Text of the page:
|Matthew Henry's Concise Commentary|
12:22-40 Christ largely insisted upon this caution not to give way to disquieting, perplexing cares, Mt 6:25-34. The arguments here used are for our encouragement to cast our care upon God, which is the right way to get ease. As in our stature, so in our state, it is our wisdom to take it as it is. An eager, anxious pursuit of the things of this world, even necessary things, ill becomes the disciples of Christ. Fears must not prevail; when we frighten ourselves with thoughts of evil to come, and put ourselves upon needless cares how to avoid it. If we value the beauty of holiness, we shall not crave the luxuries of life. Let us then examine whether we belong to this little flock. Christ is our Master, and we are his servants; not only working servants, but waiting servants. We must be as men that wait for their lord, that sit up while he stays out late, to be ready to receive him. In this Christ alluded to his own ascension to heaven, his coming to call his people to him by death, and his return to judge the world. We are uncertain as to the time of his coming to us, we should therefore be always ready. If men thus take care of their houses, let us be thus wise for our souls. Be ye therefore ready also; as ready as the good man of the house would be, if he knew at what hour the thief would come.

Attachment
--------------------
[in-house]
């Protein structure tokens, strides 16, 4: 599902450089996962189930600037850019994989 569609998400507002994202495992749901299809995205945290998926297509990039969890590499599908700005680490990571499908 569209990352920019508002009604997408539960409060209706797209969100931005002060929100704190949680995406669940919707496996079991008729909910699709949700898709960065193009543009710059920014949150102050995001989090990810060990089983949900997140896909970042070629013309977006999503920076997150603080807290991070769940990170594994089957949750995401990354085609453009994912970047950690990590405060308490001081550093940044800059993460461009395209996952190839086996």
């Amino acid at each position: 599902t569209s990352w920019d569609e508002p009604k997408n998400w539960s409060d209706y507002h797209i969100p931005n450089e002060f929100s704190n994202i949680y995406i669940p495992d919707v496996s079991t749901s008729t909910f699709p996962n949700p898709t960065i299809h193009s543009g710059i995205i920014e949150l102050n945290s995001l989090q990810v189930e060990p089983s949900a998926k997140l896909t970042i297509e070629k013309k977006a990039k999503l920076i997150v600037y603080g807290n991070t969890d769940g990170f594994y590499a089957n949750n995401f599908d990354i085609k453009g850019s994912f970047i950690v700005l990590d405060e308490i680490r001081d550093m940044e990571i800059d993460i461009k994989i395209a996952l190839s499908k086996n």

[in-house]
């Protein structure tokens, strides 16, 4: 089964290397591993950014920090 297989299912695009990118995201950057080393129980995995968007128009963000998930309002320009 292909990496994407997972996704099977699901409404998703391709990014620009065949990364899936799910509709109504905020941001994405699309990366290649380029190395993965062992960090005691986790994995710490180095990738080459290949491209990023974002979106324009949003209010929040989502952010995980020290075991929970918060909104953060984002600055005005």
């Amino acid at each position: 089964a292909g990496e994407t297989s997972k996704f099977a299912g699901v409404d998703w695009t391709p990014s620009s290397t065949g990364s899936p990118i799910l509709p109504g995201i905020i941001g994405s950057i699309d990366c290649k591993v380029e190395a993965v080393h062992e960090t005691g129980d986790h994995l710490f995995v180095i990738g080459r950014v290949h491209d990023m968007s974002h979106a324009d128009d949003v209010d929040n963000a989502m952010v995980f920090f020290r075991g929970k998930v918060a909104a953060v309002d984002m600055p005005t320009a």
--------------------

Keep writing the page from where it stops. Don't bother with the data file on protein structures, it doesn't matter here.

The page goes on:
Gill's Exposition of the Entire Bible
For all these things do the nations of the world seek after,.... That is, the Gentiles, as in Matthew 6:32 who are frequently, in the Jewish writings, called, in distinction from the Jews, , "the nations of the world" (s). This is an argument used to dissuade from an immediate and anxious concern for food and raiment, because it is Heathenish, and therefore very unbecoming the disciples and followers of Christ: it need not be wondered at in those that know not God, and do not acknowledge his providence, and are strangers to his covenant and promises; but must be very unsuitable to the characters of such who know that godliness has the promise of this life, and of that which is to come:
and your Father knoweth that ye have need of these things; and therefore it is needless to be so anxious about them: the Persic version reads, "all these things", and so some copies; that is, meat, drink, and clothing, all the necessaries of life; See Gill on Matthew 6:32.
(s) Vid. T. Bab. Gittin, fol. 28. 2. & 29.
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